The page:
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 TIME CNN/AllPolitics CNN/AllPolitics with Congressional Quarterly

The power of the purse

More and more, it's women who control the charity

By Tamala M. Edwards

May 10, 1999
Web posted at: 10:12 a.m. EDT (1412 GMT)

TIME magazine

She was born to a baked-goods fortune and never thought she would be concerned with getting or giving money. "I liked to be taken care of," says Sara Lee Schupf, 58, the namesake of the famous frozen pies. Then in the early '80s, after a devastating divorce, she had to learn to take care of herself and others. She had no work experience and no clue about managing money. With four kids to look after and educate, she imagined her savings dwindling rapidly and, she says, "spent many days in tears."

But when her father died in 1988, leaving her a comfortable inheritance and naming her the sole executor of his will, Schupf began to evolve into a different woman. She returned to college and earned a B.A. in women's studies. And in 1992 she started a family foundation with a multimillion-dollar endowment. She wanted the foundation to encourage women in science but was told by research institutions that the more important work was being done by men. Schupf persisted, contributing $1.5 million for a female science professor's post at Skidmore College in New York State and funding a lecture series and prize for women at the Weizmann Institute of Science in Israel. The institute wants to build a women's health center. "Now they want to know who I know," she says, laughing, "because they know it'll be women who fund it."

These days, in the major leagues of philanthropy, nobody doesn't like Sara Lee. And charitable fund raisers are learning that nobody can afford to overlook the rising influence of women. Some, like Schupf, inherited their money, and a growing number earned it. But women in both camps are demanding more attention to their favorite causes and more influence over exactly how their donations are spent. Gone are the days when women's philanthropy referred only to sweet dears who ran the school auction or gussied up for the charity ball.

One sign of change is the growth of "women's funds," in which money is raised and given out by women, often to causes that benefit women. In 1979 there were only five women's funds; today there are 95. Last year the 250 members of the Washington Women's Foundation each gave $2,000 to fund grants of $50,000 and $100,000 to causes like nature conservation and children's medical research.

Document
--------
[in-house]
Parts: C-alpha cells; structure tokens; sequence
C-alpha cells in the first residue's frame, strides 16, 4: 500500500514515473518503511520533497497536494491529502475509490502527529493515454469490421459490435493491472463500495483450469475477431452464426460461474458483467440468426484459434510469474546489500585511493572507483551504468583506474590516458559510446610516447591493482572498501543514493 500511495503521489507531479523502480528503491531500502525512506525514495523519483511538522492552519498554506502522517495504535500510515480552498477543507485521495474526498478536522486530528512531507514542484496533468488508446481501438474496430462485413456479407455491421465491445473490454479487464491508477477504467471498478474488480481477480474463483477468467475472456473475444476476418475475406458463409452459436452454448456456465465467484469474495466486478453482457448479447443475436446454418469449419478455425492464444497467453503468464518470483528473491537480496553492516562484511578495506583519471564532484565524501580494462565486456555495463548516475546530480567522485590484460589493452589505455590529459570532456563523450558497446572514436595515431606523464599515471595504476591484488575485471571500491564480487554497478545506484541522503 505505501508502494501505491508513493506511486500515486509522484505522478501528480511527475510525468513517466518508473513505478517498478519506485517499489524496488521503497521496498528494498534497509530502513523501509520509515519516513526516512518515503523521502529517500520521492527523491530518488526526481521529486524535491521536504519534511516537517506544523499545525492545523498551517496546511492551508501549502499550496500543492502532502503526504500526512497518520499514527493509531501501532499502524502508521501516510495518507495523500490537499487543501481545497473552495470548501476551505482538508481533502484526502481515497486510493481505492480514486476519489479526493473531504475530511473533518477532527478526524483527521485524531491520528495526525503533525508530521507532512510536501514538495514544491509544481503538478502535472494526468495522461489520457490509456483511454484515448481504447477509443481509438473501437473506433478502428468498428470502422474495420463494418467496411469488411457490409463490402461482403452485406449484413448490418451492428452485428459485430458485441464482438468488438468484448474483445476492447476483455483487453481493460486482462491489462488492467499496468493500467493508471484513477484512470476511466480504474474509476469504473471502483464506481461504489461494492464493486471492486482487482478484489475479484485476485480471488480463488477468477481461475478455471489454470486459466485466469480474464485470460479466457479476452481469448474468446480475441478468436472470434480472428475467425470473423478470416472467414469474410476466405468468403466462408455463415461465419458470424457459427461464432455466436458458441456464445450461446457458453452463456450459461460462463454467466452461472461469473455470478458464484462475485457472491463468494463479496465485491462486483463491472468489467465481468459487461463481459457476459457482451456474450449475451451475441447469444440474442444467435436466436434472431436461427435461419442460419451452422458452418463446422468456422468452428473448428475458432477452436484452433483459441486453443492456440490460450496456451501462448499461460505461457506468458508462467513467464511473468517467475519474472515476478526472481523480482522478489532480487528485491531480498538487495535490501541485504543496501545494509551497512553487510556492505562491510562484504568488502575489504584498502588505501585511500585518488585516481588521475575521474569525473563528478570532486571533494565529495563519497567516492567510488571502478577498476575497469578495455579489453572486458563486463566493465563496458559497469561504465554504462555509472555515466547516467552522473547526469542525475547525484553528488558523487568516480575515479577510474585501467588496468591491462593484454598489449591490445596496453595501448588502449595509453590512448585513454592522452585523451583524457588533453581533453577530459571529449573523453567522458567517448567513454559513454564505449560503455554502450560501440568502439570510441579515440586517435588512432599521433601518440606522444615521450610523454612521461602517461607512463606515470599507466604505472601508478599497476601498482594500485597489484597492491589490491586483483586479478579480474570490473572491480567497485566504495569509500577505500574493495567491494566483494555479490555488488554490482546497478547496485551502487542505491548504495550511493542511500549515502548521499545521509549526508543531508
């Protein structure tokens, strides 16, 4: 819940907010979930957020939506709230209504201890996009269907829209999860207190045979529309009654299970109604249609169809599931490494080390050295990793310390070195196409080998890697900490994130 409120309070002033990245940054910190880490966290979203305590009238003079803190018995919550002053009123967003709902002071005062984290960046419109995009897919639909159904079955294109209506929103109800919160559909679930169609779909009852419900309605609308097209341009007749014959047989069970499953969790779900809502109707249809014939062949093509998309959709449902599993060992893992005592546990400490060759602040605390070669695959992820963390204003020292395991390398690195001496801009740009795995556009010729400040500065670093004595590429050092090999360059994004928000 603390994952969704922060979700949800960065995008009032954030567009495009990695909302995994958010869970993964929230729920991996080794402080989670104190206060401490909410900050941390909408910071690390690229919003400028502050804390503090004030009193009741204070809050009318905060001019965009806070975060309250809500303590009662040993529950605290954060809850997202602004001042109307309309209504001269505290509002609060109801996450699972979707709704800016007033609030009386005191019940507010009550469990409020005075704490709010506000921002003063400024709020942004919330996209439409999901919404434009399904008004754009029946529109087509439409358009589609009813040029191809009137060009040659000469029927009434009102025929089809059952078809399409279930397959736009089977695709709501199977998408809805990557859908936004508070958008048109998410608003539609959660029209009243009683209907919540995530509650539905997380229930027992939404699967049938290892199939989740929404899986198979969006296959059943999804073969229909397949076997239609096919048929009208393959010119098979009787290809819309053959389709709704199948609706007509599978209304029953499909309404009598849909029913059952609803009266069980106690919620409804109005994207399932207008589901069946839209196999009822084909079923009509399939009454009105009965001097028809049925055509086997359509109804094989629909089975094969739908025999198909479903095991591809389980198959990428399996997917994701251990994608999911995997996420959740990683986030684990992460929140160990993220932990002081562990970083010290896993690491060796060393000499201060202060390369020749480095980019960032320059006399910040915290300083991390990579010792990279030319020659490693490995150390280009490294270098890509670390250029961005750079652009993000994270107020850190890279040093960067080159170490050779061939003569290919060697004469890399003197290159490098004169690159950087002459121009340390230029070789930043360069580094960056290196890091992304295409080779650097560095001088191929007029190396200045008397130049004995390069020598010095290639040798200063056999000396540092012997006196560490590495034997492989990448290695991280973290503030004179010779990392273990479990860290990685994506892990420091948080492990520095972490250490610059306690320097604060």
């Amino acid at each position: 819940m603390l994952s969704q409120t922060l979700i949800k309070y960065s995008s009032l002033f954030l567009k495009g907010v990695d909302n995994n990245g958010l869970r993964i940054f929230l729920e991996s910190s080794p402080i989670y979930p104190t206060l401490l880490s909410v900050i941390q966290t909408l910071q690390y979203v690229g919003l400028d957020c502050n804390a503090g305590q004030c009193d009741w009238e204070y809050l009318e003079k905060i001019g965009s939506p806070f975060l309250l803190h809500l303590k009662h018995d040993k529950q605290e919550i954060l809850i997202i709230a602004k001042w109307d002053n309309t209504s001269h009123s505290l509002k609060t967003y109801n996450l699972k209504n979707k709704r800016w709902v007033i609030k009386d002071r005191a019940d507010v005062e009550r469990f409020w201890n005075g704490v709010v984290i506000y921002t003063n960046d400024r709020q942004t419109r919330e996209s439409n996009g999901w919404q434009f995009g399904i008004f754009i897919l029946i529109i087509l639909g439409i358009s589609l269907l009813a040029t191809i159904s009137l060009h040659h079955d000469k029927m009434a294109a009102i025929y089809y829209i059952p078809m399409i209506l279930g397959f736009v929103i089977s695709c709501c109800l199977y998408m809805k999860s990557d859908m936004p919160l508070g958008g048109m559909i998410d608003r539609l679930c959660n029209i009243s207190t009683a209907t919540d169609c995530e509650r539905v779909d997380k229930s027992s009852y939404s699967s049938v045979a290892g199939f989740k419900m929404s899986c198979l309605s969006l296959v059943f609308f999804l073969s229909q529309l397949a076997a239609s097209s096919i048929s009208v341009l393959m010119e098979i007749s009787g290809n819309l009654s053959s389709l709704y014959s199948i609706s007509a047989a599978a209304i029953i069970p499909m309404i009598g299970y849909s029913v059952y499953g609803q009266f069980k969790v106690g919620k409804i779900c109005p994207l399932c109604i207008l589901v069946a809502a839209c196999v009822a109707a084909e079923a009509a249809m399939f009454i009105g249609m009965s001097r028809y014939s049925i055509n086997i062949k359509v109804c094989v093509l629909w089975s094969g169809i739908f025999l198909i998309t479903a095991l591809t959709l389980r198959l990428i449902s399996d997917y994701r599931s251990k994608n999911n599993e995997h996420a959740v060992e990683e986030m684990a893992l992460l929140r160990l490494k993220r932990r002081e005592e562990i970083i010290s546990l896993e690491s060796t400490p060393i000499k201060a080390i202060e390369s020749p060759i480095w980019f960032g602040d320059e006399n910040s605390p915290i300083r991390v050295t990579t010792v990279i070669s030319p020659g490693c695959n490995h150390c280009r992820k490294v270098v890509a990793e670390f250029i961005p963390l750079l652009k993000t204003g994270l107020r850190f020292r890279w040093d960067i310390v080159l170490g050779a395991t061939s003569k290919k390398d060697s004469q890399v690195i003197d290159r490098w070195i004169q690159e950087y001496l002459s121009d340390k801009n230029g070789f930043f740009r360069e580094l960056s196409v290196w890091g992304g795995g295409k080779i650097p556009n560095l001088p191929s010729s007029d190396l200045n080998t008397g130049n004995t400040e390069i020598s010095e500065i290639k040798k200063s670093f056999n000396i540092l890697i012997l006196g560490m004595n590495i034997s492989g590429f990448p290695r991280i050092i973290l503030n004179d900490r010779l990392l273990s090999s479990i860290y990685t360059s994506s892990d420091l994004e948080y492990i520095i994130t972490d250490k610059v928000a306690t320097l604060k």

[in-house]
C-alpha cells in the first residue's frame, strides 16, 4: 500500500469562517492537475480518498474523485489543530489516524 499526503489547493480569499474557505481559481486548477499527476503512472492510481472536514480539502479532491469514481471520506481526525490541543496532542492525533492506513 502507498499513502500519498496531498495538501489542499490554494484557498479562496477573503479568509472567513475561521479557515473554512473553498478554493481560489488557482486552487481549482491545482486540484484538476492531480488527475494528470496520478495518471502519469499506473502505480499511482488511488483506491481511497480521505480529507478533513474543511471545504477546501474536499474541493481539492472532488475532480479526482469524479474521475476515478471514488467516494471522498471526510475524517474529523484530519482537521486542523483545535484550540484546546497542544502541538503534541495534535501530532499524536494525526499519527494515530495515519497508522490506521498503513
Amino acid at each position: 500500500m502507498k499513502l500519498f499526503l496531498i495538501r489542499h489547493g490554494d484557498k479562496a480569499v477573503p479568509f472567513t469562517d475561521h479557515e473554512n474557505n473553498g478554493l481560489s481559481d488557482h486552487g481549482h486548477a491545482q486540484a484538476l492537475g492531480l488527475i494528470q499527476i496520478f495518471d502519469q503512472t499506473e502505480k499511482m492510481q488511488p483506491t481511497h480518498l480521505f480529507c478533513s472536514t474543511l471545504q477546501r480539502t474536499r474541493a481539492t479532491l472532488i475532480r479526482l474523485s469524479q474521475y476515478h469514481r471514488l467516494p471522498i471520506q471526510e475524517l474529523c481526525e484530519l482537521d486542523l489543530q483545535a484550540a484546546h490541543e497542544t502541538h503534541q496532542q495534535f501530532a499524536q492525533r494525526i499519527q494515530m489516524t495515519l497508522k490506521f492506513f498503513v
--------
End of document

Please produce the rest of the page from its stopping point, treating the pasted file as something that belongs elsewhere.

Other funds highlight the power of one woman. Catherine Muther, 52, of San Francisco, earned lucrative stock options as an executive at the tech firms 3Com and Cisco Systems. In 1994 she pulled $5 million from her purse to create a fund that supports everything from female entrepreneurs to girl athletes.

At the same time, old-line philanthropic institutions are being feminized. In 1982 about a quarter of foundations were run by women; today more than half are, including such giants as the MacArthur Foundation and the Pew Charitable Trust. But there's a hot debate over what that change should mean. Only 5.7% of foundation budgets went to causes earmarked for women and girls last year. "Why are women keeping museums in grand style rather than supporting women and girls?" asks philanthropy consultant Mary Ellen Capek. But Boston College charity expert Paul Schervish argues that women are properly making a mark in all areas of giving.

And their gifts are getting bigger. Last summer jaws dropped as $19 million poured into Harvard, all from women graduates who had been challenged to give $25,000 or more. Bigger gifts from women appear to track bigger earnings by women, who now own a third of all privately held businesses (their numbers grew 90% in the past decade), employing more people than the FORTUNE 500 companies combined. Tanny Crane, 42, grew up watching her industrialist father giving money to charity while her housewife mother gave time. But now Crane is chief executive of the family's $150 million-a-year plastics company in Columbus, Ohio, and gives more than $50,000 a year to her favorite charities, like a local children's advocacy group. "I earned the money," she says. "I've never had any discomfort writing a check."

Last week the PBS talk show To the Contrary broadcast results of a new study it had commissioned from a New York University economist: he claims that women now control a majority--51.3%--of U.S. household wealth. Other economists challenge the report's methodology, especially its apportioning of wealth evenly between husbands and wives. Yet even the critics believe women's influence over wealth is growing, if only because wives outlive their husbands by an average of seven years and usually inherit most of their assets.

For all these reasons fund raisers are learning the delicate art of going through a woman's purse. Some experts maintain that women are more interested in promoting causes, like literacy or women's health, than in having their names on buildings; that they want to see exactly how their money is used; and prefer collaborative rather than competitive fund-raising approaches. And there may be a bonus for learning to do things the feminine way. Predicts Capek: "They're going to raise more money from men."


Cover Date: May 17, 1999

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